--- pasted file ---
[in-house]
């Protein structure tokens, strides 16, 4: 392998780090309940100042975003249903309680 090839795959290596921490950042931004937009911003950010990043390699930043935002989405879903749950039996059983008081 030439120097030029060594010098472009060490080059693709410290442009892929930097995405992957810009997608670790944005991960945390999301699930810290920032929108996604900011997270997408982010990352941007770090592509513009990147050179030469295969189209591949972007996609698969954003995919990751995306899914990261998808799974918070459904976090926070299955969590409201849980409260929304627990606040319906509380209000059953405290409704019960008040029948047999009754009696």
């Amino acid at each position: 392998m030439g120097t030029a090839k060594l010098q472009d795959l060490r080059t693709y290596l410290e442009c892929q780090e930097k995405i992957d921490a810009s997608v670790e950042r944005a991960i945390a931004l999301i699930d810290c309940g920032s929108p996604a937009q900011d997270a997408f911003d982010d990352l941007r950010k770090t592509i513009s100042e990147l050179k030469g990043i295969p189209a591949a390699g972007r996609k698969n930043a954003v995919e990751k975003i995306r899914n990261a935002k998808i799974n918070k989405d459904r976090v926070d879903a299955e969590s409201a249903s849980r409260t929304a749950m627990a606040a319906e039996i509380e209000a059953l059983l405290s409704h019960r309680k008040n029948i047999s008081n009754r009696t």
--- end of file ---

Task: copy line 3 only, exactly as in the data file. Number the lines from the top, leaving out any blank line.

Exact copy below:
């Amino acid at each position: 392998m030439g120097t030029a090839k060594l010098q472009d795959l060490r080059t693709y290596l410290e442009c892929q780090e930097k995405i992957d921490a810009s997608v670790e950042r944005a991960i945390a931004l999301i699930d810290c309940g920032s929108p996604a937009q900011d997270a997408f911003d982010d990352l941007r950010k770090t592509i513009s100042e990147l050179k030469g990043i295969p189209a591949a390699g972007r996609k698969n930043a954003v995919e990751k975003i995306r899914n990261a935002k998808i799974n918070k989405d459904r976090v926070d879903a299955e969590s409201a249903s849980r409260t929304a749950m627990a606040a319906e039996i509380e209000a059953l059983l405290s409704h019960r309680k008040n029948i047999s008081n009754r009696t």